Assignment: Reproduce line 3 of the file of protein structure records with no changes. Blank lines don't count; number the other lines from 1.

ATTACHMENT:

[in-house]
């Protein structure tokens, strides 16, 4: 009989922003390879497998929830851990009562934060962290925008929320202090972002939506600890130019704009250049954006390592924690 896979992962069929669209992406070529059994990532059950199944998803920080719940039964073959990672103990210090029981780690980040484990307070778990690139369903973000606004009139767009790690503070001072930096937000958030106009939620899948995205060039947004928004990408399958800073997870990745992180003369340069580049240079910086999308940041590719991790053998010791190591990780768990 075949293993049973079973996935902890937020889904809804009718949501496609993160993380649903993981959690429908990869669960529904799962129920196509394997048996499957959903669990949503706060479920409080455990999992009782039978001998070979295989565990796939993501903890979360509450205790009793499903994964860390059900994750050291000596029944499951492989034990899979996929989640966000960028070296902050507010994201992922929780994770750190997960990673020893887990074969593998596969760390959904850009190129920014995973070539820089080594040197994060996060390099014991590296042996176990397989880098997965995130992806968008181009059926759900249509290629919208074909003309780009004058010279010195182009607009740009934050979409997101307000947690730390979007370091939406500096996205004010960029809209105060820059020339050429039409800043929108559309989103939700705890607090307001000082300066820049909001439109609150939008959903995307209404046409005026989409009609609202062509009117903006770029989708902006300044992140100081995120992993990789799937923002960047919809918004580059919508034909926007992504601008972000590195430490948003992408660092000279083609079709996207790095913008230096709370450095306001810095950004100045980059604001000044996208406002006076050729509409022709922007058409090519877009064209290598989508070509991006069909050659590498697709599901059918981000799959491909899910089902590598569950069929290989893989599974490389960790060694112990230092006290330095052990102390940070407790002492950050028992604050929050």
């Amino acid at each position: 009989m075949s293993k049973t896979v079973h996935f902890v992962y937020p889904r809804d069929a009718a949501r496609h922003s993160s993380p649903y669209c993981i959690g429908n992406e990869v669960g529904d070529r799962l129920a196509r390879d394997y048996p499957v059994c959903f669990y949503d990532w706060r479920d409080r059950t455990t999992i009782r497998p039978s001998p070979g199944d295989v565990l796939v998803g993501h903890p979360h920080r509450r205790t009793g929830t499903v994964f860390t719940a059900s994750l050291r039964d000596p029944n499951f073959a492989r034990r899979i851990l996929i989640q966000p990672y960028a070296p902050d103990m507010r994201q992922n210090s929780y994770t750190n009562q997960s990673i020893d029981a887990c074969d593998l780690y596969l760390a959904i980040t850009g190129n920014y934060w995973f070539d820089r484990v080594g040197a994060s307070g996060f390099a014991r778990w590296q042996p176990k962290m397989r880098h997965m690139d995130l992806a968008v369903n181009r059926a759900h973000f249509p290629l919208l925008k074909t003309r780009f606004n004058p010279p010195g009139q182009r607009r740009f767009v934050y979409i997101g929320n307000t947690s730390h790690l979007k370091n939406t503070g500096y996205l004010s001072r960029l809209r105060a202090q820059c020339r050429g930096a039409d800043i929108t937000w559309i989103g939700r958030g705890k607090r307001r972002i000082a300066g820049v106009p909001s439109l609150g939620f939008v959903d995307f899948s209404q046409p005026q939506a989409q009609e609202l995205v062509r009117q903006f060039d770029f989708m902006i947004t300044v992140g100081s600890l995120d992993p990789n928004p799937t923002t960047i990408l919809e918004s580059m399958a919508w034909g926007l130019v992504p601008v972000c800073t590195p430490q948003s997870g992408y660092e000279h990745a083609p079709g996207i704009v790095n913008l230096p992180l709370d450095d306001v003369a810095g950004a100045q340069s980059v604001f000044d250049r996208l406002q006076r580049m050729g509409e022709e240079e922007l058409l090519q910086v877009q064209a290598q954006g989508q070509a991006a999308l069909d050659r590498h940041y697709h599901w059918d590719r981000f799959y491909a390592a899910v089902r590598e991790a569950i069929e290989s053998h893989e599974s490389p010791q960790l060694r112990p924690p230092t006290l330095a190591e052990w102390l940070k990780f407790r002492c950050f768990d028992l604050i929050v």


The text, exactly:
């Amino acid at each position: 009989m075949s293993k049973t896979v079973h996935f902890v992962y937020p889904r809804d069929a009718a949501r496609h922003s993160s993380p649903y669209c993981i959690g429908n992406e990869v669960g529904d070529r799962l129920a196509r390879d394997y048996p499957v059994c959903f669990y949503d990532w706060r479920d409080r059950t455990t999992i009782r497998p039978s001998p070979g199944d295989v565990l796939v998803g993501h903890p979360h920080r509450r205790t009793g929830t499903v994964f860390t719940a059900s994750l050291r039964d000596p029944n499951f073959a492989r034990r899979i851990l996929i989640q966000p990672y960028a070296p902050d103990m507010r994201q992922n210090s929780y994770t750190n009562q997960s990673i020893d029981a887990c074969d593998l780690y596969l760390a959904i980040t850009g190129n920014y934060w995973f070539d820089r484990v080594g040197a994060s307070g996060f390099a014991r778990w590296q042996p176990k962290m397989r880098h997965m690139d995130l992806a968008v369903n181009r059926a759900h973000f249509p290629l919208l925008k074909t003309r780009f606004n004058p010279p010195g009139q182009r607009r740009f767009v934050y979409i997101g929320n307000t947690s730390h790690l979007k370091n939406t503070g500096y996205l004010s001072r960029l809209r105060a202090q820059c020339r050429g930096a039409d800043i929108t937000w559309i989103g939700r958030g705890k607090r307001r972002i000082a300066g820049v106009p909001s439109l609150g939620f939008v959903d995307f899948s209404q046409p005026q939506a989409q009609e609202l995205v062509r009117q903006f060039d770029f989708m902006i947004t300044v992140g100081s600890l995120d992993p990789n928004p799937t923002t960047i990408l919809e918004s580059m399958a919508w034909g926007l130019v992504p601008v972000c800073t590195p430490q948003s997870g992408y660092e000279h990745a083609p079709g996207i704009v790095n913008l230096p992180l709370d450095d306001v003369a810095g950004a100045q340069s980059v604001f000044d250049r996208l406002q006076r580049m050729g509409e022709e240079e922007l058409l090519q910086v877009q064209a290598q954006g989508q070509a991006a999308l069909d050659r590498h940041y697709h599901w059918d590719r981000f799959y491909a390592a899910v089902r590598e991790a569950i069929e290989s053998h893989e599974s490389p010791q960790l060694r112990p924690p230092t006290l330095a190591e052990w102390l940070k990780f407790r002492c950050f768990d028992l604050i929050v």